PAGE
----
Agency is the fiduciary relationship which results when one person consents that another shall act on his behalf and subject to his control. Nelson v. Serwold, 687 F.2d 278, 282 (9th Cir. 1982). Control is a crucial element missing from the relationship between Kuwait Airlines and Saadeh. Although the airline benefited from Saadeh's ticket sale to Harby, Harby presented no evidence demonstrating that Kuwait Airways controlled Saadeh. A gratuitous conclusion that the airline is liable for Saadeh's alleged negligence in failing to warn Harby of the need to have a return reservation because of the airline's infrequent flights is without support in the record. Without evidence showing a different relationship, the record merely supports the inference that Saadeh was an independent travel agent selected by Harby. Saadeh acted as a broker in selling tickets for a variety of carriers--not supervised or "controlled" by any one carrier or group of carriers. See Simpson v. Compagnie Nationale Air France, 42 Ill. 2d 496, 248 N.E.2d 117, 119 (1969). Saadeh might be liable to Harby for Saadeh's own negligence, but the appeal did not present that question.
We distinguish two cases where courts have found an agency relationship between a ticket, or travel, agent and the airlines. Teitel is the case the closest on point, as that case involved a ticket agent's failure to warn of conditions and limitations on special fare tickets. In Teitel, however, there was no agency issue because the ticket agent was actually employed by the airline, so liability could be based on respondeat superior. Teitel, 464 N.Y.S.2d at 951. In Rappa v. American Airlines, Inc., 87 Misc.2d 759, 386 N.Y.S.2d 612, 613 (N.Y.City Civ.Ct.1976), the court based its finding of agency on the actual copy of the ATC Sales Agency Agreement which defendant had attached to its moving papers. In this case, plaintiff failed to offer the actual agreement, or other evidence sufficient to support a finding of agency.
We therefore must disregard the trial court's finding that Saadeh and Bilqis were the airline's agents because the finding is not supported by the evidence. Because Harby failed to prove agency, Kuwait Airways is not liable for Saadeh's negligent acts, nor for the resulting damages, if any.
Kuwait Airways argues that the trial court erred in failing to limit Harby's damages to $163, the amount that would have been the total recoverable under the refund provision of Kuwait Airways' tariffs. A copy of the applicable tariffs was received in evidence without objection. The trial court failed to mention the effect of the tariffs, if any, upon the decision.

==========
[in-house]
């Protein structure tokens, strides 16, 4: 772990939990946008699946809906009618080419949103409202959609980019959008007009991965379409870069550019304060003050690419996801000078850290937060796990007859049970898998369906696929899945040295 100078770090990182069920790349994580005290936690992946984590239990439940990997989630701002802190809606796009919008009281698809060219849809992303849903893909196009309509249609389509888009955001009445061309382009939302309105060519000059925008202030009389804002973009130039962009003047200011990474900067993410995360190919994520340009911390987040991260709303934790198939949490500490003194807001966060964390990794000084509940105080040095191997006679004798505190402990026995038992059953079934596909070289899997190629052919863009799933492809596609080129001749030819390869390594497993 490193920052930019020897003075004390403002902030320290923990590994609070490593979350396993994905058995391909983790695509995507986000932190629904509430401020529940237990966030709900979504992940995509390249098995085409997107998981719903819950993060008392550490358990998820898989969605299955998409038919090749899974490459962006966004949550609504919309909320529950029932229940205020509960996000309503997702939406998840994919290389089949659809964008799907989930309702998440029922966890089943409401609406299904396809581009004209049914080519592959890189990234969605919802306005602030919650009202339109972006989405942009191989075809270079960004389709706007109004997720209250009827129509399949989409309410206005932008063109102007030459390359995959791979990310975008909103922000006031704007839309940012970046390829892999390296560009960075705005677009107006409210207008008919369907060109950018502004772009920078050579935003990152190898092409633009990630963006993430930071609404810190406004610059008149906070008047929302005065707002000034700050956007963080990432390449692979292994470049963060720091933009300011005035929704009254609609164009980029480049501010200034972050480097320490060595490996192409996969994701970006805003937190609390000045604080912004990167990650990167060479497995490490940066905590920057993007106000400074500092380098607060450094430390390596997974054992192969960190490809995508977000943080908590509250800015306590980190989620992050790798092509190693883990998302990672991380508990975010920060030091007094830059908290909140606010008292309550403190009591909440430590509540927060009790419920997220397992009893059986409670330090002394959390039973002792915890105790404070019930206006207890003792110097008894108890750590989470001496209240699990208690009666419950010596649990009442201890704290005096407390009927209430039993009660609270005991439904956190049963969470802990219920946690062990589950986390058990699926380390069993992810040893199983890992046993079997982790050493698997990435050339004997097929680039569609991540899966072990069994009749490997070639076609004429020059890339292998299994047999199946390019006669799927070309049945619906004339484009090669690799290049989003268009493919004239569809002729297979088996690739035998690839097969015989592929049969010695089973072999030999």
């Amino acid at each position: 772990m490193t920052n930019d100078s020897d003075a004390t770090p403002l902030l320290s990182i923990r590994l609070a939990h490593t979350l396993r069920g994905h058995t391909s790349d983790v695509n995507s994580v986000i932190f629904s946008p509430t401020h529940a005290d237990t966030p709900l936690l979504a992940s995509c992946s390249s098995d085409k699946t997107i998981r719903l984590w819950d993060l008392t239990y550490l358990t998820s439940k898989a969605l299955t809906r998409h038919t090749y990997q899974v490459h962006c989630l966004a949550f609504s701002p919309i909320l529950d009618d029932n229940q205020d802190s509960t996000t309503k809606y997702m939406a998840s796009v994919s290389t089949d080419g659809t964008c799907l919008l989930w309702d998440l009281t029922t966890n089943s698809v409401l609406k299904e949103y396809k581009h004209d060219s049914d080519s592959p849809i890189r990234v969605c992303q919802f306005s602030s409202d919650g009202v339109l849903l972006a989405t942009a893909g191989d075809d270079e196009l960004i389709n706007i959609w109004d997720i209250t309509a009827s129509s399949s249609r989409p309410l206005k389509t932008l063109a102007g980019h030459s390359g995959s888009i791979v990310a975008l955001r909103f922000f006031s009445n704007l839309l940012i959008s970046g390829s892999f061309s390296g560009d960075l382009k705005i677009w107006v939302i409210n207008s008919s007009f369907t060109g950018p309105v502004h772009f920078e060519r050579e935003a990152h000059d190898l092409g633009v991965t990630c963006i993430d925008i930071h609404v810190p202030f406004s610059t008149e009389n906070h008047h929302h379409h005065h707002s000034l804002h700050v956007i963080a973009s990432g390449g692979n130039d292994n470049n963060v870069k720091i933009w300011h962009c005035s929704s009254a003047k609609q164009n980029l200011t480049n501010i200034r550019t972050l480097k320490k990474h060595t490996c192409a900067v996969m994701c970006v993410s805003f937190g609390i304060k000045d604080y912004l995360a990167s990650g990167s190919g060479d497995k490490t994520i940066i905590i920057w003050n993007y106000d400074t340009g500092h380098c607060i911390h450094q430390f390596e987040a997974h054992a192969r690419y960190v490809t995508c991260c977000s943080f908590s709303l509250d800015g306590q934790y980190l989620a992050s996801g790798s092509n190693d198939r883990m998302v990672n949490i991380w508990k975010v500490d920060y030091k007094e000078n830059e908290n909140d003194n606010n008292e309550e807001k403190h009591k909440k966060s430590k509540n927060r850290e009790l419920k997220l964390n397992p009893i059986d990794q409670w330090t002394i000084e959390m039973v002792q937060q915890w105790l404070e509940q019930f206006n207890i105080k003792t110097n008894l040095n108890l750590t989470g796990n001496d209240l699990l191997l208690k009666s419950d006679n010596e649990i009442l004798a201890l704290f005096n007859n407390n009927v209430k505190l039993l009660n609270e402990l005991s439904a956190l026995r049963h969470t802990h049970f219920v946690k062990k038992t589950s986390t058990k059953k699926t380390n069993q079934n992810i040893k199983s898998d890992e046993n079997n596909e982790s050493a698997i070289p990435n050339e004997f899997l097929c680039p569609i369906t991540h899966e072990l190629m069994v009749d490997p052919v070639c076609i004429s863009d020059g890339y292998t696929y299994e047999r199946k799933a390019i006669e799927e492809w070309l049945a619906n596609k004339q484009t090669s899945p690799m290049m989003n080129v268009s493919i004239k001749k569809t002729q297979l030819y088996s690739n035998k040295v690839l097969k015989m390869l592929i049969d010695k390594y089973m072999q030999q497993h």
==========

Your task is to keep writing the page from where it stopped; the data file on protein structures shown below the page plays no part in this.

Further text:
All air carriers engaged in transportation between the United States and foreign nations must file tariffs with the United States Department of Transportation. 49 U.S.C. § 1373(a). Tariffs set forth the rules, regulations, classifications, fares and practices governing air transportation. Id., Jacobson v. Delta Airlines, Inc., 742 F.2d 1202, 1206 n. 2 (9th Cir. 1984), cert. dismissed, 471 U.S. 1062, 105 S. Ct. 2129, 85 L. Ed. 2d 493 (1985). Valid tariffs are conclusive and exclusive as to the rights and liabilities between airlines and their passengers (Tishman & Lipp, Inc. v. Delta Air Lines, 413 F.2d 1401, 1403 (2nd. Cir. 1969)), even though the passenger may be unaware of the tariff provisions. Hycel, Inc. v. American Airlines, Inc., 328 F. Supp. 190, 193 (S.D. Tex. 1971).
Interpretation of a tariff generally presents a question of law. Emery Air Freight Corp. v. United States, 499 F.2d 1255, 1259, 205 Ct. Cl. 49 (1974). Questions of law are subject to de novo review. United States v. McConney, 728 F.2d 1195, 1201 (9th Cir.) (en banc), cert. denied, 469 U.S. 824, 105 S. Ct. 101, 83 L. Ed. 2d 46 (1984).
Harby offers no convincing arguments to counteract Kuwait Airways' contention that the tariff Rule 18(e) (2) provides Harby's exclusive remedy against the carrier. Hence, Harby's remedy against Kuwait was limited to $163, the difference between the round-trip fare and the cost of one-way travel from San Francisco to Yemen (the used portion of his Kuwait Airways ticket) under the applicable tariff.
Because we reverse the trial court's findings of liability as to Kuwait Airways, we vacate the damage award of $4,514. Kuwait Airways is entitled to its costs on appeal, less the $163 due plaintiff under the tariffs for his unused return ticket.
The trial court dismissed defendants Bilqis and Saadeh at the beginning of trial. Bilqis was never served with Harby's complaint. Although Saadeh was served, he never responded or appeared in the case
Most United States travel agencies represent air carriers by contract through one of two carrier trade associations: the International Air Transport Association (IATA), and the Airlines Reporting Corporation (ARC). Under the contracts the retail agent agrees to sell tickets on the airline's behalf in return for the airline's payment of commissions to the agents for such sales. 2 A. Anolik, The Law and the Travel Industry, 1-2 (1984)